In a few hours from this moment, we’re going to the DEFY show at Temple Theater, a three or four minute drive from your place. But at this moment, you have two chairs faced together next to your front window, the street obscured by a very tall, very green bush. There was a light breeze rustling your white, lightly laced curtains. All your living room needed was that dream sequence blur from old TV shows to make me feel like I was in my own version of these deeply personal half-hour series that are popular nowadays.

You gave me a couple rules for the process and I botched one of them almost immediately. There were a lot of details I remember about this reading: The intimacy of us sitting by this window and across from one another, your easy facility with words in explaining deep emotional truths, the connection with the things you told me you found. I watched in awe as I saw your talent shine through while you worked.

A low-hanging vine, heavy with unfinished projects. A shaky relationship with power because of bearing witness to people abusing theirs. Dimming the golden light which beams from me because of being afraid other people would think it’s too much light. An outer layer of deep, deep darkness. A feeling of discomfort in my own body. A rose in the very beginning of its bloom, the bottom of the bud a solid white and the tips a bold red. A strong stem and strong thorns for protection.

Even while we were at Temple Theater, watching bodies crunch and wretch on impact, I was thinking about this reading, this moment we shared. We had a good time at DEFY, went home, had an awkward moment when I was being goofy with you, and watched Insecure in bed before we fell asleep. And then the lamp went off on the final day we spent together as romantic partners.

VII. Jonwayne — “Hills (Feat. Zeroh)”

I just got off work and I’m nervously driving to your place with a bouquet of apology flowers riding shotgun. What a dog I am. I should have bought you flowers long before the possibility of you breaking things off with me, before having a manic depressive blackout and texting you during (I thought I had left those in the past), before stepping outside from my job, feeling overwhelmed by everything, and crying in my car for five minutes the next day. I just spent two whole days staying with you. Three days later, I’m looking at the empty glass which was once our relationship, only a couple drops of backwash left.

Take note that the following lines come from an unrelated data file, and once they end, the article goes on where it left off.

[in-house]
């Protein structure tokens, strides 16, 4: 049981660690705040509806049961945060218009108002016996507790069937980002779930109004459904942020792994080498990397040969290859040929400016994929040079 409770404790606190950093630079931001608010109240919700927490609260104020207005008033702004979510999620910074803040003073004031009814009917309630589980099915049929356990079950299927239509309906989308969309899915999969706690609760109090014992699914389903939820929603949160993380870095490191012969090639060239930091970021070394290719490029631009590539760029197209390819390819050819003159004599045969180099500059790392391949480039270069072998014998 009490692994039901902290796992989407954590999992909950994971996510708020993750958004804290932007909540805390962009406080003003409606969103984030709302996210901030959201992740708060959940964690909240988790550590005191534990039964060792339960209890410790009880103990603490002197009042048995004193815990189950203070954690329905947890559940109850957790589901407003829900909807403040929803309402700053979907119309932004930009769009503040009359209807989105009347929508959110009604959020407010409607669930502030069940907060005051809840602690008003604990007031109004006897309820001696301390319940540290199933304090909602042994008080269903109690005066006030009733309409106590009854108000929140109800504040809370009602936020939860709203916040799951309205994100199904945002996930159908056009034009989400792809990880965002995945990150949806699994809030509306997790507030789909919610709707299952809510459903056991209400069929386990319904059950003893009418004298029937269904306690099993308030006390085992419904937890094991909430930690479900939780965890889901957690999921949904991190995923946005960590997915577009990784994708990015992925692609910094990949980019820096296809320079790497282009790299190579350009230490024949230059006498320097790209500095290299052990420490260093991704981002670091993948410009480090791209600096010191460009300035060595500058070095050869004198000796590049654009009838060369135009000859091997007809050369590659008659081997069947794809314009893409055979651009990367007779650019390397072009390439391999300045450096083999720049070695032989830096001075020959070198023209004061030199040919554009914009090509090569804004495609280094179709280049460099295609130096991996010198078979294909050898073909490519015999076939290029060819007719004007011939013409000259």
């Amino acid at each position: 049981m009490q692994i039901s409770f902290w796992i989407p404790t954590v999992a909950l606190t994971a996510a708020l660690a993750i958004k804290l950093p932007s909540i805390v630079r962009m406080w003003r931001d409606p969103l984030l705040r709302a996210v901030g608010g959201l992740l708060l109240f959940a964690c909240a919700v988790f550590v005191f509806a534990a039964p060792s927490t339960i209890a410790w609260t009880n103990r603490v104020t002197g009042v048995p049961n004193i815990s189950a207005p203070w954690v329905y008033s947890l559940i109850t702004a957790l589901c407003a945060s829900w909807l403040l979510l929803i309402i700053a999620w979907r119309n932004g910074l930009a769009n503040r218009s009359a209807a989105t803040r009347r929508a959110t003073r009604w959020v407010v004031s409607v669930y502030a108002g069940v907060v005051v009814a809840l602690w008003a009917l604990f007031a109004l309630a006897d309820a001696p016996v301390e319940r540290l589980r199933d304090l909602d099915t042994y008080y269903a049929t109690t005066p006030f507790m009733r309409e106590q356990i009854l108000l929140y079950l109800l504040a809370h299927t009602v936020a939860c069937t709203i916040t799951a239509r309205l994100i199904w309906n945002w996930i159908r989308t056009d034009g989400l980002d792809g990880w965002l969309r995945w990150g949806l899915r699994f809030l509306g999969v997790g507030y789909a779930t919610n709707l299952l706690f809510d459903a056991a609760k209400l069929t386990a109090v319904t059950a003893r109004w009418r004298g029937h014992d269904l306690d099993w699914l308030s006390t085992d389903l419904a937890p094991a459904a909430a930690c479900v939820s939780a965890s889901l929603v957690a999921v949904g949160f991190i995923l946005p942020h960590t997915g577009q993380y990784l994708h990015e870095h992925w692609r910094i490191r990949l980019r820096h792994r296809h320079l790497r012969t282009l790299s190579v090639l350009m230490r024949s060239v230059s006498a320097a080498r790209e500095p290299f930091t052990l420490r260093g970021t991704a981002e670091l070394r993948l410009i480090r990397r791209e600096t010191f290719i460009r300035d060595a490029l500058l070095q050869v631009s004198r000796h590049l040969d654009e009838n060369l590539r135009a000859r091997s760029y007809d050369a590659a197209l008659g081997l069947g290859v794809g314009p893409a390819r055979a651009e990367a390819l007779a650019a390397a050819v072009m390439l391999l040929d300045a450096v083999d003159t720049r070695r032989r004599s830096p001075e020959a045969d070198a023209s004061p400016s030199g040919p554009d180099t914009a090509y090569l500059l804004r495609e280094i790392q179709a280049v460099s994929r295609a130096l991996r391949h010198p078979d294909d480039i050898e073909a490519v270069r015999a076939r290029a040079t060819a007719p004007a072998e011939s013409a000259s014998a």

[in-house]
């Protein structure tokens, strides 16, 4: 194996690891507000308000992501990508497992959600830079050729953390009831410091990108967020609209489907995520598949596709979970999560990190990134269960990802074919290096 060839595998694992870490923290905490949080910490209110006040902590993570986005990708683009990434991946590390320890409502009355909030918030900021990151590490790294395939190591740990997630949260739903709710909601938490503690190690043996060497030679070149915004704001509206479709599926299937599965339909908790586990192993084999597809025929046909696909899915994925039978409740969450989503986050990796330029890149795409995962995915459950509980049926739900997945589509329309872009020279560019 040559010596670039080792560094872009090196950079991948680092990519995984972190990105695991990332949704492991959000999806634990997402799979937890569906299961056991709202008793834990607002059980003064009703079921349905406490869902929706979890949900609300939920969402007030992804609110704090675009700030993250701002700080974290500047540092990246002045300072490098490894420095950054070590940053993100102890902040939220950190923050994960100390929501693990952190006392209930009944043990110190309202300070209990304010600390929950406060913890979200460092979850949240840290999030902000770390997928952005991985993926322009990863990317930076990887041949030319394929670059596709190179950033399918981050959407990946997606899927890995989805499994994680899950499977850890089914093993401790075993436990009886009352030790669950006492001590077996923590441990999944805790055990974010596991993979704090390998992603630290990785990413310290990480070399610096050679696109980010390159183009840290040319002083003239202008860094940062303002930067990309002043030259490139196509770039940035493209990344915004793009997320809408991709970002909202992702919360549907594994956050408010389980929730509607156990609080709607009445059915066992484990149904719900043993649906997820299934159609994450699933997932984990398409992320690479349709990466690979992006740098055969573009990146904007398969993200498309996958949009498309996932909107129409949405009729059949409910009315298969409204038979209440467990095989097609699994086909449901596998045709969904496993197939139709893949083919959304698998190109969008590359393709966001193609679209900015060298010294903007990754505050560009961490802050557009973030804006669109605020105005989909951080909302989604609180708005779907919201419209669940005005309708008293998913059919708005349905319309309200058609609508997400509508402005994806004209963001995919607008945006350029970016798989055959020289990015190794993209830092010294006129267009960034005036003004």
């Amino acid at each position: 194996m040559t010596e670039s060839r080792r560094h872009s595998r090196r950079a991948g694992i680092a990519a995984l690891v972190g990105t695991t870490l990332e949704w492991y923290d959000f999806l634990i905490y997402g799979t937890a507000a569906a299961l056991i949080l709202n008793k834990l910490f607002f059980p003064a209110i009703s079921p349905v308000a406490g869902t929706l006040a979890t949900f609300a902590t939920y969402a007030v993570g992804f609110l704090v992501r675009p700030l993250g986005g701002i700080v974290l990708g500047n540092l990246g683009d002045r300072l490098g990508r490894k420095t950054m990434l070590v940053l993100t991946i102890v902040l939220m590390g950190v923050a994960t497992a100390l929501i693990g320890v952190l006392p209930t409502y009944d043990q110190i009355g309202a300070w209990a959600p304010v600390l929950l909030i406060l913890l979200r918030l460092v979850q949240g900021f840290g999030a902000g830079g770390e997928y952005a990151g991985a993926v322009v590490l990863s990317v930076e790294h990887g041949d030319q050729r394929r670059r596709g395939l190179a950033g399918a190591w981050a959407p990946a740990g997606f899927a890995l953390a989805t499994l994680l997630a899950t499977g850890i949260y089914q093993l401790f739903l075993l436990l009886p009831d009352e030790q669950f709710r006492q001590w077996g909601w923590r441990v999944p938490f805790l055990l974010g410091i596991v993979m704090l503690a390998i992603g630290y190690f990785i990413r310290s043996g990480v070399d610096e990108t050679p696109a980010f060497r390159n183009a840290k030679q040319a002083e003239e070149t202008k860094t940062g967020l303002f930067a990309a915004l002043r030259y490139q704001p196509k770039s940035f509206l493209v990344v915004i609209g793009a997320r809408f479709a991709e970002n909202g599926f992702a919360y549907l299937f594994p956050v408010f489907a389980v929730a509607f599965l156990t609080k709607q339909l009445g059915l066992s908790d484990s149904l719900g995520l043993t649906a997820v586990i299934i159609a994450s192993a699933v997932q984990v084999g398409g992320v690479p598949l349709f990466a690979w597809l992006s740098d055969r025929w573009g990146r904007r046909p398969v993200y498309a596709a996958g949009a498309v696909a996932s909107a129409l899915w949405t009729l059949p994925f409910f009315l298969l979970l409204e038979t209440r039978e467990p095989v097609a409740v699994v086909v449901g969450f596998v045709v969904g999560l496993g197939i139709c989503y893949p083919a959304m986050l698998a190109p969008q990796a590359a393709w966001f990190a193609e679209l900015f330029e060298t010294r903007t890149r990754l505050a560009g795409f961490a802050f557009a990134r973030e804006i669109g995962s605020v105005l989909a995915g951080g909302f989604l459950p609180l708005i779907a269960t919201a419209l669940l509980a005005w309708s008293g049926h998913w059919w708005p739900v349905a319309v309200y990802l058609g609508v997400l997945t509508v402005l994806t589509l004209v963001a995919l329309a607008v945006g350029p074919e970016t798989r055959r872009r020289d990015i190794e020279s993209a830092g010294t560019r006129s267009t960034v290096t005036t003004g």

The sun had a long day and was starting its retreat to the western horizon. I was headed due south. The heat muscled its way into my car even as I drove a little faster than usual through the tide flats, my eyes watery with the fear of losing your love. I knew I already lost it, really. I told you I already knew this was over and you sternly rebuffed me for the only time during our 18 months seeing each other. There was a pain in my chest for days, partly out of a wounded ego, partly the sobering feeling of knowing things could have worked but didn’t.

I got to your house, seeing you for the first time since Friday morning, where we kind of did our own thing before you left for work. Neither of us looked happy to see each other. I dropped off the flowers and made my way to the door. You gave me the hug of someone trying to console a stranger. Light, the vaguest whiff of emotion, a couple pats on the back. Though I tried to deny it was truly over between us, I knew when I got in the car. I knew before then. But this moment confirmed it.

The next day, you sent me a text breaking up with me. The emotionlessness of it kind of hurt my feelings. But you said something you’d said before, only with the added profundity of it applying to us: “It takes a long time to make an old friend.”

VIII. Kendrick Lamar — “FEAR.”

“Why god, why god, do I gotta suffer?/ Pain in my heart carry burdens full of struggle”

The beginning of August has blazed its way into my windshield, and just like pretty much every other conscionable person I know, the heavy load of living in 2017 feels like too much to carry. I’ve spent much of the past three years in my own head, trying to alleviate myself of self-doubt, my underlying (and formerly blinding) penchant for self-destruction, my sensitivity to other people’s suffering. When my mother was alive, she used to warn me against my tendency to isolate myself. There’s a little guilt in my heart for shutting in with everything happening in the world; now’s not the time to wilt under pressure, now’s the time to fight.

“Why god, why god, do I gotta bleed?/ Every stone thrown at you resting at my feet”

Watching the various tragedies and revelations of past tragedies after having two of the most personal losses of my life has made me more prone to the aforementioned isolation. I feel the strain of other people’s pain taking its toll on me. It manifested itself in the form of many childhood hurts. That doubt, that hopelessness, a not-too-uncommon sense of brutalist anger. That physical pain from childhood—getting into too many fights, getting beaten up too much—carried a sense of fulfillment, a release of negative emotion. Otherwise, as I’m experiencing in adulthood, that pain, that frustration just festers.